Since the day she was arrested, Finkelstein said, the Broward Sheriff’s Office was aware of her pregnancy. She was placed in an infirmary so her medical issues could be monitored, according to the public defender. “Not only was Ms. Jackson’s health callously ignored, the life of her child was also put at grave risk,” Finkelstein wrote.

 

Jackson underwent a competency evaluation late last month, according to the court docket in her case. Weekes declined to detail Jackson’s mental illness, but described it as “significant.”

 

I guess she couldn't or didn't tell them how far along she was, assuming the birth was at full term.

Guess the doc couldn't get there any faster -

If this had been REAL police, many of them are trained to deliver. 

Maybe they should have called the Fire Dept.

 

Glad the kid and the woman are doing OK - sorry, I just could not call her a "mother".


Conservatives claim compassion and support "Right to Life" yet show none for something like this, not for the baby or the mother, when complications could have caused either or both to die. Seems hypocritical to me.

 

The Broward County Sheriff dept is notorious for incompetence. Oh, by the way, how do you know the sheriff deputies or department is conservative? Broward is a very liberal county full of people from the NE. I believe we call that "bias". 



"My AR self identifies as a Musket
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Re: Woman forced to give birth in her jail cell alone.

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Message 19 of 27

@ManicProgressive wrote:

I worked in a jail, which is why this story in particular resonated with me. We have to meet a Constitutuonal level of care for people who are incarcerated. They cannot, in any way, fend for themselves. We are 100% responsible for them.

 

Physical movement through a jail isn’t fast. Labor, as we all know, can be very unpredictable. Crazy fast or crazy slow. Or worse, have unforeseen complications that endanger mom or baby. Why wasn’t an ambulance called immediately?  It takes time for EMTs to get into a specific holding area within a jail. Waiting for an on-call doctor is outrageous.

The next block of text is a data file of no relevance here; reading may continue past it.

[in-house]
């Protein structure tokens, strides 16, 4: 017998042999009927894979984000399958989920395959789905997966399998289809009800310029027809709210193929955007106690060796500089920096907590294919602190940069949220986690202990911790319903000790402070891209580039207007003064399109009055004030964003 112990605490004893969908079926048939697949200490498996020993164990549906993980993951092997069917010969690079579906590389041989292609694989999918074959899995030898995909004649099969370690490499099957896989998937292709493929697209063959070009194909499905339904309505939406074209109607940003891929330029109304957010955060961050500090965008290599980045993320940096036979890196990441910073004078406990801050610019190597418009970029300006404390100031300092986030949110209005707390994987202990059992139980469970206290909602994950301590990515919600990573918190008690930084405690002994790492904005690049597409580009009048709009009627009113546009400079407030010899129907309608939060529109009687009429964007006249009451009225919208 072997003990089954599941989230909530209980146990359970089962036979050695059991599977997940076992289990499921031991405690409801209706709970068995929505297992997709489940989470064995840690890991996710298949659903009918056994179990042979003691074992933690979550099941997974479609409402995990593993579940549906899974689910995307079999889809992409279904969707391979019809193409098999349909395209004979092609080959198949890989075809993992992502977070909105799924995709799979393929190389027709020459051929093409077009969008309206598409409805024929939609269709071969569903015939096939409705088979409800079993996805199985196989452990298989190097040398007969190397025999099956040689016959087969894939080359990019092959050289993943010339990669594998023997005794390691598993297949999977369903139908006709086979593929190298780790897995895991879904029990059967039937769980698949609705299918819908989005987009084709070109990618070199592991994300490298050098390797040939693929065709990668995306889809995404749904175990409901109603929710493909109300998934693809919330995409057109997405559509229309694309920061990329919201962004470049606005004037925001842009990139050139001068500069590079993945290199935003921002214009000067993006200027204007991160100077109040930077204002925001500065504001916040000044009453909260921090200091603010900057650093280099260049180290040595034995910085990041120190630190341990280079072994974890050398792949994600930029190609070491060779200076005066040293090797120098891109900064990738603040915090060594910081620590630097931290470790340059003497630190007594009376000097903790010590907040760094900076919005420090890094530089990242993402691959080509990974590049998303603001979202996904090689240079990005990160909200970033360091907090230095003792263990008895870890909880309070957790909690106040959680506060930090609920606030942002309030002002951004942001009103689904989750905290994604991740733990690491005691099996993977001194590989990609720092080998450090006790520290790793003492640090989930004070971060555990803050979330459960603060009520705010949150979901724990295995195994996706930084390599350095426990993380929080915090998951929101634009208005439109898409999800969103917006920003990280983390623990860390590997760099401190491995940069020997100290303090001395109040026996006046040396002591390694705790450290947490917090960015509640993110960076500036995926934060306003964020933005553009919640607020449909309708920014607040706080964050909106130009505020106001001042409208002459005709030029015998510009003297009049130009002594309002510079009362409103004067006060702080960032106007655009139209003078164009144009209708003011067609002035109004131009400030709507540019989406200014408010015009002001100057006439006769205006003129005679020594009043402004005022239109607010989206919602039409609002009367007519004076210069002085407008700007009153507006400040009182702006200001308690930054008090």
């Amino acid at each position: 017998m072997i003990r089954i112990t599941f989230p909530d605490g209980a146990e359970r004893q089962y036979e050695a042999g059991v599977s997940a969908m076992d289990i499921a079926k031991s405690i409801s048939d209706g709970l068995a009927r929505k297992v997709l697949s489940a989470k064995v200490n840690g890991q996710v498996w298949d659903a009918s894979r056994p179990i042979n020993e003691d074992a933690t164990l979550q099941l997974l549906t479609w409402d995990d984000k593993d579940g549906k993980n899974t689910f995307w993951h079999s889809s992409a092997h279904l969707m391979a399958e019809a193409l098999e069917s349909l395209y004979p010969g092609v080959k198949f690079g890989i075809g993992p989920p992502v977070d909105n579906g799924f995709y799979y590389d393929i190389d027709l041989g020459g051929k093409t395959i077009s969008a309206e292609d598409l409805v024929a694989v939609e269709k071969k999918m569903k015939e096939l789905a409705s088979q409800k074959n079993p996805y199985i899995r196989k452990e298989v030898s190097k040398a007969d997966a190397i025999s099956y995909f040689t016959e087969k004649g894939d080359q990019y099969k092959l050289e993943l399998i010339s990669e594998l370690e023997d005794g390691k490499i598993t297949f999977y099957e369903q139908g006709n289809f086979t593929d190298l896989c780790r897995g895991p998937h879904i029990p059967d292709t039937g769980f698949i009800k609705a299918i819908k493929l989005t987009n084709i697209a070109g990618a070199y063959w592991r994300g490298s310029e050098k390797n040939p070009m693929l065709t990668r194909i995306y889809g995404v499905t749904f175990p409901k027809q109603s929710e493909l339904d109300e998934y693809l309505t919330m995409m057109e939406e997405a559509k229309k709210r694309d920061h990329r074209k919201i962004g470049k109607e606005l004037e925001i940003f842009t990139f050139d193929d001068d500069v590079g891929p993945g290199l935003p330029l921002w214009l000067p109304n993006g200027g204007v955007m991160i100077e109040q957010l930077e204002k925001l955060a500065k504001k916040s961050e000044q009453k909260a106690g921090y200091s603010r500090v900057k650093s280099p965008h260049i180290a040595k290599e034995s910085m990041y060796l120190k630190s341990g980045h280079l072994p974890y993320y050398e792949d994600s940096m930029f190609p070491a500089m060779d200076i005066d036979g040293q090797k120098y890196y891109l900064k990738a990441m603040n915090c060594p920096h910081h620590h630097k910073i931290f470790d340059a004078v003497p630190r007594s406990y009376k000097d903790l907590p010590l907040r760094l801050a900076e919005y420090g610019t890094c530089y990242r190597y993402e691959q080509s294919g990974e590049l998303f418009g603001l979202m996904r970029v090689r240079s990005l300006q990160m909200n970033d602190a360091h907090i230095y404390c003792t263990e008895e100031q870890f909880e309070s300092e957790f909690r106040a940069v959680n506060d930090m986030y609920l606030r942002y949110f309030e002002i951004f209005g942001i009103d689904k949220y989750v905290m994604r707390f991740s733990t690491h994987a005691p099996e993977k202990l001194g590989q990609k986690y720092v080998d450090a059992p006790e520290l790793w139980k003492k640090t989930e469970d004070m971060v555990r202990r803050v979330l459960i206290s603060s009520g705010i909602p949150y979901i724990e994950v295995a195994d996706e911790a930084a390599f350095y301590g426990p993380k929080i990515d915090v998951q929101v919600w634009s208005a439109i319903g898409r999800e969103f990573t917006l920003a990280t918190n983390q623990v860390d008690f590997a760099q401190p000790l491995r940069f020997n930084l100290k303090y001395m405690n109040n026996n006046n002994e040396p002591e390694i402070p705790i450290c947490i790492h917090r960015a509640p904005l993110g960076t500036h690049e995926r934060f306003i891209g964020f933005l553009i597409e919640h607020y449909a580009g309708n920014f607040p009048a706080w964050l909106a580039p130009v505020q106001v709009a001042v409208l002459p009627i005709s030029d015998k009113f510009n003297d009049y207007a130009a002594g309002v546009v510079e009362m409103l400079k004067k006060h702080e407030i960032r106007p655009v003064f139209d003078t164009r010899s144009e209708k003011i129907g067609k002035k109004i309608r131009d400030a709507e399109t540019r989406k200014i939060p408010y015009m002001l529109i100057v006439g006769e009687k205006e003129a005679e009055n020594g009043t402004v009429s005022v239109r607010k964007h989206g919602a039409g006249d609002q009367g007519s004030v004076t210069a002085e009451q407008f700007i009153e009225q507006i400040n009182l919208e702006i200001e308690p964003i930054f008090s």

As you stated:

 

"This is a big mess of incompetence, and apparently this is a specialized jail for more acute needs like mental illness and significant physical health concerns. I’d hate to see what their regular jails are like."

 

"A specialized jail for more acute needs"  makes this an even bigger debacle. Our society can and should do better at holding people and institutions responsible.


"The only thing man learns from history is man learns nothing from history"
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Re: Woman forced to give birth in her jail cell alone.

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Message 20 of 27

We, as a country, have to do more with respect to mental illness and drug addiction. It is a problem that has been ignored for much too long. We have to recognize that mental health is as important as physical health, and how often the two are related.

 

This is one area where the government could work with non-profits to provide for both research and institutional care, and getting people into the proper facilities for treatment. The government should be responsible for setting the guidelines / regulations, and inspections / enforcement. 

 

We must recognize the need for greater clinical access to better evaluate mental health and drug addiction problems, and to get those in need into treatment sooner rather than later.